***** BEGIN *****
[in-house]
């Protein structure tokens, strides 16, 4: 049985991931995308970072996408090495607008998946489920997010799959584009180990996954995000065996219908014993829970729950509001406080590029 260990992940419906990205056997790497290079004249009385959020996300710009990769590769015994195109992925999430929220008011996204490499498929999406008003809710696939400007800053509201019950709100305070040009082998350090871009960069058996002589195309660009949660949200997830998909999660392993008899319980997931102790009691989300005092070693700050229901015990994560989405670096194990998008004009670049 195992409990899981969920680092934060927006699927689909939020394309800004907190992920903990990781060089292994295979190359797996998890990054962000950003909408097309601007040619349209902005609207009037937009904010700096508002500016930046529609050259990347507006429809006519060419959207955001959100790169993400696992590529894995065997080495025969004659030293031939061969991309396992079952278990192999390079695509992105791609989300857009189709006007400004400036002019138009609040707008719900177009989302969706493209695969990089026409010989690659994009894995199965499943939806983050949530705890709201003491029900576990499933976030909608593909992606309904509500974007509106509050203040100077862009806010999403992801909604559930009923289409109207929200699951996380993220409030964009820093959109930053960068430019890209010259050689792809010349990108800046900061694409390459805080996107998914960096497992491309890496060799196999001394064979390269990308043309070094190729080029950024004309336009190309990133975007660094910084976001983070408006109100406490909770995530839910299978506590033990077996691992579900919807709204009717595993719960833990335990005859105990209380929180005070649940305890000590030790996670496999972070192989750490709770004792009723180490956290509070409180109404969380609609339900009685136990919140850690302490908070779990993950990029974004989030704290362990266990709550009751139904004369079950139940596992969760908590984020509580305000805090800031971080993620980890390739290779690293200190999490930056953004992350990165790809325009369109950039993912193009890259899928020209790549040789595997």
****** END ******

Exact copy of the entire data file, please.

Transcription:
[in-house]
């Protein structure tokens, strides 16, 4: 049985991931995308970072996408090495607008998946489920997010799959584009180990996954995000065996219908014993829970729950509001406080590029 260990992940419906990205056997790497290079004249009385959020996300710009990769590769015994195109992925999430929220008011996204490499498929999406008003809710696939400007800053509201019950709100305070040009082998350090871009960069058996002589195309660009949660949200997830998909999660392993008899319980997931102790009691989300005092070693700050229901015990994560989405670096194990998008004009670049 195992409990899981969920680092934060927006699927689909939020394309800004907190992920903990990781060089292994295979190359797996998890990054962000950003909408097309601007040619349209902005609207009037937009904010700096508002500016930046529609050259990347507006429809006519060419959207955001959100790169993400696992590529894995065997080495025969004659030293031939061969991309396992079952278990192999390079695509992105791609989300857009189709006007400004400036002019138009609040707008719900177009989302969706493209695969990089026409010989690659994009894995199965499943939806983050949530705890709201003491029900576990499933976030909608593909992606309904509500974007509106509050203040100077862009806010999403992801909604559930009923289409109207929200699951996380993220409030964009820093959109930053960068430019890209010259050689792809010349990108800046900061694409390459805080996107998914960096497992491309890496060799196999001394064979390269990308043309070094190729080029950024004309336009190309990133975007660094910084976001983070408006109100406490909770995530839910299978506590033990077996691992579900919807709204009717595993719960833990335990005859105990209380929180005070649940305890000590030790996670496999972070192989750490709770004792009723180490956290509070409180109404969380609609339900009685136990919140850690302490908070779990993950990029974004989030704290362990266990709550009751139904004369079950139940596992969760908590984020509580305000805090800031971080993620980890390739290779690293200190999490930056953004992350990165790809325009369109950039993912193009890259899928020209790549040789595997």